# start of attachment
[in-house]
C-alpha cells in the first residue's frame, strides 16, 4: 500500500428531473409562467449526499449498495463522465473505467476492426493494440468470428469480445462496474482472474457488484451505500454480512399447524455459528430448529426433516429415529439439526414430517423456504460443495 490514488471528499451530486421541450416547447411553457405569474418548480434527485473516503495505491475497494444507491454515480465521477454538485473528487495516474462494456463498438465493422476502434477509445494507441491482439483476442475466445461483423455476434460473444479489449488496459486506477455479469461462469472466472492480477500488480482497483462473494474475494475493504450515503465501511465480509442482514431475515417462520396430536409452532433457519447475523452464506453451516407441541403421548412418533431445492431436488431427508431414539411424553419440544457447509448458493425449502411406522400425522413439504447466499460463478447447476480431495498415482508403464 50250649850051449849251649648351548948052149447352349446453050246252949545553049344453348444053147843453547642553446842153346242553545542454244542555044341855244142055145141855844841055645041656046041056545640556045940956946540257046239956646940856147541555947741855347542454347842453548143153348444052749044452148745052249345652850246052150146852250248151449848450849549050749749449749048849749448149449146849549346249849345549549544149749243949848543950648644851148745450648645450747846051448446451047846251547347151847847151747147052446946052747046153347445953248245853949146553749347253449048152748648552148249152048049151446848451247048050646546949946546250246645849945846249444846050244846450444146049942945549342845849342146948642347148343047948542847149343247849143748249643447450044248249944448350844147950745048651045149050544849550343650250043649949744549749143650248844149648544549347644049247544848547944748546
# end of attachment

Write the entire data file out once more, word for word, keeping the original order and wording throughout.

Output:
[in-house]
C-alpha cells in the first residue's frame, strides 16, 4: 500500500428531473409562467449526499449498495463522465473505467476492426493494440468470428469480445462496474482472474457488484451505500454480512399447524455459528430448529426433516429415529439439526414430517423456504460443495 490514488471528499451530486421541450416547447411553457405569474418548480434527485473516503495505491475497494444507491454515480465521477454538485473528487495516474462494456463498438465493422476502434477509445494507441491482439483476442475466445461483423455476434460473444479489449488496459486506477455479469461462469472466472492480477500488480482497483462473494474475494475493504450515503465501511465480509442482514431475515417462520396430536409452532433457519447475523452464506453451516407441541403421548412418533431445492431436488431427508431414539411424553419440544457447509448458493425449502411406522400425522413439504447466499460463478447447476480431495498415482508403464 50250649850051449849251649648351548948052149447352349446453050246252949545553049344453348444053147843453547642553446842153346242553545542454244542555044341855244142055145141855844841055645041656046041056545640556045940956946540257046239956646940856147541555947741855347542454347842453548143153348444052749044452148745052249345652850246052150146852250248151449848450849549050749749449749048849749448149449146849549346249849345549549544149749243949848543950648644851148745450648645450747846051448446451047846251547347151847847151747147052446946052747046153347445953248245853949146553749347253449048152748648552148249152048049151446848451247048050646546949946546250246645849945846249444846050244846450444146049942945549342845849342146948642347148343047948542847149343247849143748249643447450044248249944448350844147950745048651045149050544849550343650250043649949744549749143650248844149648544549347644049247544848547944748546